Editor’s Note: Periodically, we’re going to publish a short series covering the basics of various types of taxes. The posts will be curated so you’ll also be able to find them as backgrounders under the “For the Press” tab on our home page. We’re starting off with David Brunori discussing the sales tax.
The sales tax is one of the most important sources of tax revenue for state governments. This will provide some basic information about why it’s important and some things you should know about the tax if you are studying, researching, or writing about it for the first time.
The tax is calculated as a percentage of the purchase price. In all states the tax is collected from the vendor or store and remitted to the state. Ideally, the tax should fall on all final personal consumption – everything people buy. And it should never fall on business purchases. More on how that ideal is rarely met later.
The sales tax is important in terms of how much money it raises. In 2014 it raised about $270 billion, or just a third of total state tax revenue. Moreover, the tax is imposed in 45 states. Only five states -- Alaska, Delaware, Montana, New Hampshire, and Oregon – don’t tax sales. Those states make up only about 2 percent of the population, so the vast majority of Americans live under the sales tax. Some states are much more reliant on the sales tax. The states with no income tax, like Texas, Florida, and Tennessee, receive about 50 percent of their tax revenue from sales.
Let’s start with the good. The sales tax has long been considered a “good” tax by public finance experts. There are several reasons for this. First, the tax is easy to administer and comply with. The tax is collected by the store and sent to the state. Store owners face stiff penalties for failing to do so. The government spends very little money collecting the tax. Complying with the tax is easy as well. The purchaser pays the tax at the cash register, and his or her obligations are over. Few taxes are as easy on the government or the taxpayer. There is a cost to the store to collect and send the tax to the government. But most states allow the store to keep a percentage of the tax to defray those costs.
Second, the tax is widely accepted by the public, politicians, and economists. There have been no tax revolts over the sales tax. People accept the tax because they have been paying it their entire lives and it does not affect their buying habits – in the short run. Politicians accept the tax because they think that alternatives, like income and business taxes, deter economic development. And most economists believe taxing consumption is better than taxing income in terms of economic growth.
So the tax raises a lot of money. It is easy to collect and comply with. And it is generally accepted by the public and politicians. Sounds good. But there is one big problem: The tax is regressive. The poorer you are, the greater the share of your income goes to sales taxes. Very few people would say that regressive taxes are good or fair. But no one can deny that despite lots of positive attributes, the sales tax treats poor people worse than rich people. The real reason for the regressivity of the sales tax is that rich people spend most of their money on goods and services that are not subject to tax.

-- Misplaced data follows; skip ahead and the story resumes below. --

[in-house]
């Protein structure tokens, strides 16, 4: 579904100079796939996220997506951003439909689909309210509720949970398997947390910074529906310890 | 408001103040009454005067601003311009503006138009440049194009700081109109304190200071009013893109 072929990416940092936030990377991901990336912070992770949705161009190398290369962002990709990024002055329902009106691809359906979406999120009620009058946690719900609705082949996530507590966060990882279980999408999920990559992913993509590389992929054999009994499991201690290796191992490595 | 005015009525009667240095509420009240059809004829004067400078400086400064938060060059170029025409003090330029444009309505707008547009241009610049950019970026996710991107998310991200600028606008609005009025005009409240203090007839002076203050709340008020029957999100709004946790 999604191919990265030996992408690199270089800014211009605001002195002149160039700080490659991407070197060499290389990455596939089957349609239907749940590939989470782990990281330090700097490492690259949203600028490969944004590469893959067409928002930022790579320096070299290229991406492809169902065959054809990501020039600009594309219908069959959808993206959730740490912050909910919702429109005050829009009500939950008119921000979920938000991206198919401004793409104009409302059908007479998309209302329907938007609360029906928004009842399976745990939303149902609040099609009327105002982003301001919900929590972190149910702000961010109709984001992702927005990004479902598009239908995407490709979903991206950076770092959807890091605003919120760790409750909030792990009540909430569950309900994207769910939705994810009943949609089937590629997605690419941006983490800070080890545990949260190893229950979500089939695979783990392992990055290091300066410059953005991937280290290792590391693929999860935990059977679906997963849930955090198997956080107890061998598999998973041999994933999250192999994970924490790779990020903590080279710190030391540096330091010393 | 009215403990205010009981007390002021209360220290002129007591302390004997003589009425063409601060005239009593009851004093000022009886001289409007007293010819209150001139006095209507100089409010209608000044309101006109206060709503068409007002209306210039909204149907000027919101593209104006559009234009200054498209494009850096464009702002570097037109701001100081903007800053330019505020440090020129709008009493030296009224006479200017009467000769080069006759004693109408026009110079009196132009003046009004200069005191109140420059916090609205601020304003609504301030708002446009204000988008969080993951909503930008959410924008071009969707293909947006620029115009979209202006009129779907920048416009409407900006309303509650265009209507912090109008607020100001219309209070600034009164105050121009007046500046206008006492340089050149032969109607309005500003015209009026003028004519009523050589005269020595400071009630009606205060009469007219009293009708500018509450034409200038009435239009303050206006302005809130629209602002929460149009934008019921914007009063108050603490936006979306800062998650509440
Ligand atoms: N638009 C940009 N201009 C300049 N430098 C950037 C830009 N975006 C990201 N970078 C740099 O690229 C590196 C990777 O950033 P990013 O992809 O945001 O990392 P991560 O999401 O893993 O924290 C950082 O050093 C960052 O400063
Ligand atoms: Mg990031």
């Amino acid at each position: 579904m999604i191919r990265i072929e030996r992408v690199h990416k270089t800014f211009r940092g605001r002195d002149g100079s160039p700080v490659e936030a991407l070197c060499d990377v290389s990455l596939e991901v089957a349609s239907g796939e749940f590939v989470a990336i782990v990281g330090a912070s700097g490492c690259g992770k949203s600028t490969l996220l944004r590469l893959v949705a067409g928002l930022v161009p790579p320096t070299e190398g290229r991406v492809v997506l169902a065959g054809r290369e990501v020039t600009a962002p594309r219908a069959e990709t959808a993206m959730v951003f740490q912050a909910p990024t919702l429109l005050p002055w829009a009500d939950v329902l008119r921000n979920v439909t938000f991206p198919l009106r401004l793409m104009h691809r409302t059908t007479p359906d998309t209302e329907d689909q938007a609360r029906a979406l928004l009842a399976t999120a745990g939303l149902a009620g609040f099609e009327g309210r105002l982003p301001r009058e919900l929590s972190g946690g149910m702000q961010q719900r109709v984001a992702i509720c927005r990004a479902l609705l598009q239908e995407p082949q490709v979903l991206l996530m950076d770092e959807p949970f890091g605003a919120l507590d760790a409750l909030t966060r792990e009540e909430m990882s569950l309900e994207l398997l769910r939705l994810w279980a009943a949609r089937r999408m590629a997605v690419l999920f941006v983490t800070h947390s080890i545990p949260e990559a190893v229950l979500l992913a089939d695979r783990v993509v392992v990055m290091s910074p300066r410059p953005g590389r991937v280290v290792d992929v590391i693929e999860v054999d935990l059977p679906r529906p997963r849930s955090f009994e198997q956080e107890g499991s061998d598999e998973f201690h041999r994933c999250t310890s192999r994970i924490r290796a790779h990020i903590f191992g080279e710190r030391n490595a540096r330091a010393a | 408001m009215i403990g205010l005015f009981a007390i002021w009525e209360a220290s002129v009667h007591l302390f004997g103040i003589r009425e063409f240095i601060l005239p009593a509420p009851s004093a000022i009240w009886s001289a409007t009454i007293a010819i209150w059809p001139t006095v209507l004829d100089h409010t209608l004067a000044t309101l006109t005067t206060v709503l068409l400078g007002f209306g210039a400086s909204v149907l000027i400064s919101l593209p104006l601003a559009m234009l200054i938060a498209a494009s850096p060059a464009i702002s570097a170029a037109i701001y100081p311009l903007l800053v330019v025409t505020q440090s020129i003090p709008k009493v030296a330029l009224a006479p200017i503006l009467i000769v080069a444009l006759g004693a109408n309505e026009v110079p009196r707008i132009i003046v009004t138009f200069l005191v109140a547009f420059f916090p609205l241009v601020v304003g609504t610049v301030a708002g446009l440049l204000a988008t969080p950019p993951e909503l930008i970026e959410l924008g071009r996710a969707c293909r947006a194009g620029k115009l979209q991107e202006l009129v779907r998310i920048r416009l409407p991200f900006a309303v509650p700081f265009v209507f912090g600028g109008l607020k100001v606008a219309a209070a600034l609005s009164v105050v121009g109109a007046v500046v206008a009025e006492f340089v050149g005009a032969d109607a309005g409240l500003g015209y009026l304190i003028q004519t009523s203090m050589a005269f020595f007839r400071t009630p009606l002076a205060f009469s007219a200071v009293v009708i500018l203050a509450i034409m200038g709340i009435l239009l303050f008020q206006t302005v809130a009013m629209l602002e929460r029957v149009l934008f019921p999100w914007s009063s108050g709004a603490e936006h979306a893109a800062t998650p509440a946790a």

Here are the issues facing the sales tax. The biggest one is the failure to tax all consumption. For example, states do not tax most services. Yet services make up over half the U.S. economy. This failure results in higher rates on goods and lower revenue, and adds to the regressivity of the tax. But taxing services, especially professional services, is very difficult politically. People who sell services oppose such taxes. States also do not subject real estate and intangible property (stocks and bonds) to sales tax.
States also exempt a lot of necessities from the sales tax. Food for home consumption, prescription medicine, and rent are not taxed in most states. There are many such exemptions, and their goal is to alleviate the burden on the poor. But they are costly (the wealthy are exempt as well). And they greatly complicate the tax system, making both administration and compliance more difficult.
That states also cannot collect sales tax from most internet sales is another big problem. The Supreme Court has held that states cannot require vendors with no physical presence in their states to collect the tax. This presents several issues. First, failing to tax internet sales means all other purchases are taxed higher. Second, it puts stores that must collect the tax at a competitive disadvantage. Third, it costs the states billions in lost revenue.
But the problems with the sales tax aren't limited to what is not taxed. As noted, business purchases should never be subject to sales tax. When they are, businesses pass the tax down to customers in the form of higher prices. Those higher prices are often subject to sales tax. So consumers pay the tax and often are taxed on the tax without knowing it. This problem is difficult to resolve because exempting business purchases would require raising rates on individual purchases.
There is a lot more to know about the sales tax. If you are interested, contact us at firstname.lastname@example.org, and we'll be happy to answer your questions.